Title: Boris I AKA: The Conversion to Christianity & Discourse of Letters Year: 1985 Original title: Boris I | Борис І Runtime: 2 hours, 21 minutes Country: Bulgaria Language: Bulgarian Subtitles: Spanish (.srt) Genre: Drama | History
Director: Borislav Sharaliev
Stefan Danailov ... Boris I Boris Lukanov ... Kavhan Eth Aneta Petrovska ... Evpraksiya Antony Genov ... Vladimir-Rasate Ventzislav Kisyov ... Doks Kosta Tsonev ... Kliment Ohridski Plamen Donchev ... Naum Petar Petrov ... ngelariy Ivan Ivanov ... Simeon Yanina Kasheva ... Kosara Adriana Petrova ... Anna, dashterya na Boris Irinei Konstantinov ... Gavril, sin na Boris Kiril Variyski ... Kurt Sonya Djulgerova ... Sobeslava, zhena na Doks Stoyan Stoev ... Spiro
Plot / Synopsis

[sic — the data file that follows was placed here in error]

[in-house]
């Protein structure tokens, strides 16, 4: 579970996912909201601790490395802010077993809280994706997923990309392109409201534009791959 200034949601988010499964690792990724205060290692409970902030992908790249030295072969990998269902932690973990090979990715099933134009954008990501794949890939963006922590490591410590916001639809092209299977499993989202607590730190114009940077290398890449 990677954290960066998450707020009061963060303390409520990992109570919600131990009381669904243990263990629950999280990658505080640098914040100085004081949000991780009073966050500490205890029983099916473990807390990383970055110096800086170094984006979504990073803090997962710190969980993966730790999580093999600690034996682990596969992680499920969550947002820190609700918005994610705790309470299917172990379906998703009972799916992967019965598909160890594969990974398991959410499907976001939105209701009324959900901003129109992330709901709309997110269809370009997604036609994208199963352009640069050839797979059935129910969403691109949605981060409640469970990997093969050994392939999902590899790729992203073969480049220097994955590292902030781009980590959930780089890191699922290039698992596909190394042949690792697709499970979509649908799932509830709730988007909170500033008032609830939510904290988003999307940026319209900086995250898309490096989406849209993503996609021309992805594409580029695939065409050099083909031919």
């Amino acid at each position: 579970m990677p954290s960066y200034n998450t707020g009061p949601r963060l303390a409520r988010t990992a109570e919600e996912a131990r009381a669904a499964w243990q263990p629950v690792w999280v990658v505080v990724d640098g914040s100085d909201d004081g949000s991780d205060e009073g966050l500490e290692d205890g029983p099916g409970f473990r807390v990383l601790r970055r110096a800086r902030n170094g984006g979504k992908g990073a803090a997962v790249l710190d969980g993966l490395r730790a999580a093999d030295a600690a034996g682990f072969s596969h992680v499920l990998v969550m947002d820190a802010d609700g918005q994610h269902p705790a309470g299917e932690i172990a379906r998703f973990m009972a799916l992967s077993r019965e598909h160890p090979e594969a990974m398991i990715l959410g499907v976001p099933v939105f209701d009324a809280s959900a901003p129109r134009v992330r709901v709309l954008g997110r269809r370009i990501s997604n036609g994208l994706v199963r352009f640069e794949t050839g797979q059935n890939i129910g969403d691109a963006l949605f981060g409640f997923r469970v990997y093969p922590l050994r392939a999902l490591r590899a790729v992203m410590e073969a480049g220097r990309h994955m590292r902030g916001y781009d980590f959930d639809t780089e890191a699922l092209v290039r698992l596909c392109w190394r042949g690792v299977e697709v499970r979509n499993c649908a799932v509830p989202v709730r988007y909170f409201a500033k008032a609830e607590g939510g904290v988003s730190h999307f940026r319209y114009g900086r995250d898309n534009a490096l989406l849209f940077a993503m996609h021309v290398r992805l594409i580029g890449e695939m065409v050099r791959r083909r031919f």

The picture features the life and deeds of Boris I - strong historic personality, which completes his mission to the full and at the end of his life receives holy orders. Prince Boris I is ruling in the late 9th century. In his youth, he, the brilliant statesman and diplomat, is experiencing heavy defeats in the wars he wages against his neighbors. Nonetheless, he manages not to cede any territories to the enemies. Under his rule, Bulgaria breaks with paganism and joins the Christian community, paying an exorbitant price, a heavy death toll, but there is no other way. The adoption of Christianity in 864 was a historical event of great significance. It guaranteed Boris I much need peace with the Eastern Roman Empire and allowed him to merge the numerous tribes inhabiting the country into a unified nationality and later to found a state. Boris I introduced the Slav script, thus turning Bulgaria into the cradle of Slav culture. Stiff resistance, however, met his actions. The former pagan, now Christian king was forced to crush it. Almost half of the then privileged aristocracy - 52 Bulgarian families - were mercilessly killed. Guided solely by his great ambitions Boris blinded and imprisoned his first-born son Vladimir-Rasate who dared against him and instead crowned his youngest son Simeon. It was during his reign that the Golden Age of Bulgarian culture began. This is an epic work dealing with the spiritual ups and downs of a nation and the drama of a great statesman.